This report was prepared by the Air Ambulance Department of Oslo University Hospital. Over the past several days, we have acquired valuable knowledge, which we believe is important to share with all ambulance services in Norway.
COVID-19 patients make up a heterogeneous population, with differences in medical histories and disease progression. Yet there are some important observations being made regularly. We have seen several patients admitted to hospital from the Oslo district with an aggressive progression of the disease, involving rapid decompensation and life-threatening respiratory failure. This also includes relatively young patients, ages 30 to 60, who were previously healthy with minimal comorbidities. We will illustrate this with a case, followed by a few learning points and recommendations for treatment.
An air ambulance physician meets the ambulance to assist in the treatment of a critically ill COVID-19 patient. This is a female, age 67, previously healthy, but with hypertension. Fever and gradually increasing respiratory distress over the past 24 hours. The ambulance has requested assistance because the patient’s condition is rapidly deteriorating and she can now barely manage to breathe. The patient has RR 45, SpO2 50% with 6 litres of oxygen from a dual nasal cannula. We begin supportive care with CPAP (Flow-Safe II with HEPA filter), gradually increasing the flow from 12 to 25 liters of O2. The patient tolerates treatment well, and shows clear signs of reduced stress and respiratory improvement. SaO2 rises over 2-3 minutes to above spO2>93%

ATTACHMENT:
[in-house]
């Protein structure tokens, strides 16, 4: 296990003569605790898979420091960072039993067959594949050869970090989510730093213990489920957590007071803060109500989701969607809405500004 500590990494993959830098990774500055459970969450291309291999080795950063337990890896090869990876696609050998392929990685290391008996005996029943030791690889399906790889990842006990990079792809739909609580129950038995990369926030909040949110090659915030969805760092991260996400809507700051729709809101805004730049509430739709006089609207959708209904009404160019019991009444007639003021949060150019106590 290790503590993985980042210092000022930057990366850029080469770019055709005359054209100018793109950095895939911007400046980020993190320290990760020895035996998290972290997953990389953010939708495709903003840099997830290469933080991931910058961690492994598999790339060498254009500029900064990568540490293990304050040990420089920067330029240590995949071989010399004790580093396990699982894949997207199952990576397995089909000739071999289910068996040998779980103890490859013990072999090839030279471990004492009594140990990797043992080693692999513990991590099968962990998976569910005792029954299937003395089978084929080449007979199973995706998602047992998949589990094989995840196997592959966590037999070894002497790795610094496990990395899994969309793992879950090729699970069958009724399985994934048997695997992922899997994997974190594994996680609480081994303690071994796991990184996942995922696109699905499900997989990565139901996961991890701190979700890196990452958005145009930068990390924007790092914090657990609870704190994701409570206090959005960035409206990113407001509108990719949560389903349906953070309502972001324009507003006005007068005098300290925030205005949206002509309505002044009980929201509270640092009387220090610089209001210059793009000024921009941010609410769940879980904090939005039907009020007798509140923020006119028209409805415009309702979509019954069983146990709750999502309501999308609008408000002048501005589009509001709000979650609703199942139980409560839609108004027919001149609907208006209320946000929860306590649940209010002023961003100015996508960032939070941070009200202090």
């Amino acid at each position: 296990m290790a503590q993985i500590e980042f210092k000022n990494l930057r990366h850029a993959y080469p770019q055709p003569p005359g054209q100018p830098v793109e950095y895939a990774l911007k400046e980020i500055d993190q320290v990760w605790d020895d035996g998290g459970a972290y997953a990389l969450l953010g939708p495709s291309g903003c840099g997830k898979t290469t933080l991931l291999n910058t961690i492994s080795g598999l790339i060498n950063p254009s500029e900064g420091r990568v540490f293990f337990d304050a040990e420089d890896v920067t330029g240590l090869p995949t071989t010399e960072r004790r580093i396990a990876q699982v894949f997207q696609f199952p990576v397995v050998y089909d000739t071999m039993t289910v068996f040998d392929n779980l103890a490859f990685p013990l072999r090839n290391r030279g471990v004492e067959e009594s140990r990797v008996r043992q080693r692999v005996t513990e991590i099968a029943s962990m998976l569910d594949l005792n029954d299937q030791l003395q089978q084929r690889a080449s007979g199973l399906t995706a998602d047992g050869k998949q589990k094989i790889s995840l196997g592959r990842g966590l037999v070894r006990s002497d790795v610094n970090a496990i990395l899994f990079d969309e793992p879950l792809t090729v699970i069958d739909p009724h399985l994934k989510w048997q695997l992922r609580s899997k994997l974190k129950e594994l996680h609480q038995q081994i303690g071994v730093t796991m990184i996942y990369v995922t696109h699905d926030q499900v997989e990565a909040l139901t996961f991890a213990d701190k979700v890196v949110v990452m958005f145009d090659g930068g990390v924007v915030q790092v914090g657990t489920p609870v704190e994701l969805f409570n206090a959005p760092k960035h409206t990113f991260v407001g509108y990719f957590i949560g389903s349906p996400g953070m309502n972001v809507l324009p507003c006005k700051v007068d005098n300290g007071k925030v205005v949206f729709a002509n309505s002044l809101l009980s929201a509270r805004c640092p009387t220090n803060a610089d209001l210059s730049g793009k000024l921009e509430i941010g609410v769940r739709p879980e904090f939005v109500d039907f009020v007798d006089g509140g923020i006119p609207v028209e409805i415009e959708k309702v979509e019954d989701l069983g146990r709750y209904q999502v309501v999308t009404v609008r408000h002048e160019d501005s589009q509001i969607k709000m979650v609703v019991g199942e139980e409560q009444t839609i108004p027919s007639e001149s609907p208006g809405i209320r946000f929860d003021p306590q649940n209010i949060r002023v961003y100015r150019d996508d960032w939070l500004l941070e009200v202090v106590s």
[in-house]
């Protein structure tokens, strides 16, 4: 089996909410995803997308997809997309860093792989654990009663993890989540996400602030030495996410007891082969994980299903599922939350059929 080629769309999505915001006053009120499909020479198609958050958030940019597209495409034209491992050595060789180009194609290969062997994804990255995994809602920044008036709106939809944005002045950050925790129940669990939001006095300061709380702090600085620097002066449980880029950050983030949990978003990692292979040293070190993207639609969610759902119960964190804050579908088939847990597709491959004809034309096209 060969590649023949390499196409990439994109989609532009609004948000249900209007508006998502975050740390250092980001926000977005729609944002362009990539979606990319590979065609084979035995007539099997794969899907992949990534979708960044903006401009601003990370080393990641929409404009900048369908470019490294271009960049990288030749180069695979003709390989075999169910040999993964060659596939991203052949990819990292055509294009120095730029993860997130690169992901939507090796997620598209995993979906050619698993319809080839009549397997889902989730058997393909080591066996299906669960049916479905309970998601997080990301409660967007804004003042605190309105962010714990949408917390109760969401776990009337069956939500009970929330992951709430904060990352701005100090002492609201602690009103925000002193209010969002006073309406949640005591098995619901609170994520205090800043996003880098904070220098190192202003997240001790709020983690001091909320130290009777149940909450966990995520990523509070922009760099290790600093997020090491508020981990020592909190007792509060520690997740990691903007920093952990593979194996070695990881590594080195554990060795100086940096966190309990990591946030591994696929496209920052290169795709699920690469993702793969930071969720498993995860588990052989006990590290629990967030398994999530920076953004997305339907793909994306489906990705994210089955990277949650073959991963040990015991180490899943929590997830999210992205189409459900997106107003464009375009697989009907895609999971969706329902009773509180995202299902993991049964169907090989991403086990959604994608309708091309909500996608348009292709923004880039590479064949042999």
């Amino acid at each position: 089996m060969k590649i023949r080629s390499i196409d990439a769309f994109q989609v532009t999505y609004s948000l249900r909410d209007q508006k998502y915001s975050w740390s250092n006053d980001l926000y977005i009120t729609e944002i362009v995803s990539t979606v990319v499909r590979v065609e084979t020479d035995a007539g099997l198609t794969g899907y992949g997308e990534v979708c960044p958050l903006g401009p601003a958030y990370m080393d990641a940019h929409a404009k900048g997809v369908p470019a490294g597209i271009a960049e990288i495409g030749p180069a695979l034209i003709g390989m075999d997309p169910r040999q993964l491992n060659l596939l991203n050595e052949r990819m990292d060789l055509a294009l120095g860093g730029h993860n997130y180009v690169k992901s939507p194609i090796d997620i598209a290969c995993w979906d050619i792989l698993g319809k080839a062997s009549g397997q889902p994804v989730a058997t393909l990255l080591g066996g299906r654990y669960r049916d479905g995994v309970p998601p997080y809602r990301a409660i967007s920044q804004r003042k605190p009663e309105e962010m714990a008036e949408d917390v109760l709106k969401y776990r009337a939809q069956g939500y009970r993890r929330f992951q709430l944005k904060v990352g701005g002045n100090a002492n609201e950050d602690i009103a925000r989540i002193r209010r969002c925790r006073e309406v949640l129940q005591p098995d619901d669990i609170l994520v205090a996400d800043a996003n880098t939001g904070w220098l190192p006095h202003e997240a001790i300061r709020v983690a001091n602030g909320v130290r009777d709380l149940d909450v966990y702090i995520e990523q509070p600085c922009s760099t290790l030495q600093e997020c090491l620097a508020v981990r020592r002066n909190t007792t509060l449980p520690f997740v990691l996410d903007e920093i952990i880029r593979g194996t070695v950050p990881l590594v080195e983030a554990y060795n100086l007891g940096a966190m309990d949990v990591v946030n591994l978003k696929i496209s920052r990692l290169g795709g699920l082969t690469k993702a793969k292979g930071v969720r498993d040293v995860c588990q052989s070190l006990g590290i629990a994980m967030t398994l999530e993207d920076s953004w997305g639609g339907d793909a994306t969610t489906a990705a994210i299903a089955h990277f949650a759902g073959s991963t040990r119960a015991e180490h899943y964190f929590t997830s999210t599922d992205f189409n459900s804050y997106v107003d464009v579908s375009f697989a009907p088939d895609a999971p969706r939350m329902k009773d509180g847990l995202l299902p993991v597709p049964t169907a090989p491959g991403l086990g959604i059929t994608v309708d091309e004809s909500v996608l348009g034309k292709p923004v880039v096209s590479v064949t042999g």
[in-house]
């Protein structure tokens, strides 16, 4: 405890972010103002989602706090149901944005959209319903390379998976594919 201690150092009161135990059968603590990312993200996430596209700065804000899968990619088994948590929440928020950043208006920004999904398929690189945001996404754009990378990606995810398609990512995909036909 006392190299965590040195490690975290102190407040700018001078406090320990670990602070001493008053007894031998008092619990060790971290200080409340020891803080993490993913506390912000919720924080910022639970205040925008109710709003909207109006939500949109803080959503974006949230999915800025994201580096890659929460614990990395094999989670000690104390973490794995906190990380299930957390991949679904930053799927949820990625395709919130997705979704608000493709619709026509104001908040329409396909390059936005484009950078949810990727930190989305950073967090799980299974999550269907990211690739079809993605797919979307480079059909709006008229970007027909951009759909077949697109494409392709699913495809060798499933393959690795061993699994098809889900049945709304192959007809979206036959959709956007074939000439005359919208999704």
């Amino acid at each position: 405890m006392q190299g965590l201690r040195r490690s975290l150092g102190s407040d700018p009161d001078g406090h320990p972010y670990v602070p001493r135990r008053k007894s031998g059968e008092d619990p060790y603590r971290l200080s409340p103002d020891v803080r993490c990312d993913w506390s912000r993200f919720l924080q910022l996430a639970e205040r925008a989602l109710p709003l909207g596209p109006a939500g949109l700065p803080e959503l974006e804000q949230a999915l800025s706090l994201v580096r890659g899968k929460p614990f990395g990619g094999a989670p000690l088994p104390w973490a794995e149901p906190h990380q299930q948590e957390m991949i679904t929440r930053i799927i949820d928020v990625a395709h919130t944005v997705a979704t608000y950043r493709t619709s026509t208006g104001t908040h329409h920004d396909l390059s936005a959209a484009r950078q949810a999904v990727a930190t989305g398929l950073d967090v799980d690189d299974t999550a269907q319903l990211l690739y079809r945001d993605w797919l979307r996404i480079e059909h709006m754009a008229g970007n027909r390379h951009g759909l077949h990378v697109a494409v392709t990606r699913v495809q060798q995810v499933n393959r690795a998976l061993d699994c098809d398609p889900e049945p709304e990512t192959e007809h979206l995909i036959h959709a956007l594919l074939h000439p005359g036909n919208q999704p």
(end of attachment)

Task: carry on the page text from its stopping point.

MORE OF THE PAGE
The pathophysiological picture is common
among many patients. They have primary respiratory failure and are usually
hemodynamically stable. The patients then develop what is referred to as
“silent hypoxemia”, with a gradual decrease in oxygen saturation. A
compensatory rapid respiratory rate maintains CO2 tension at a low
level, so that patients do not have a sense of air hunger, contrary to what we
often see in patients with pulmonary oedema, heart failure, sepsis or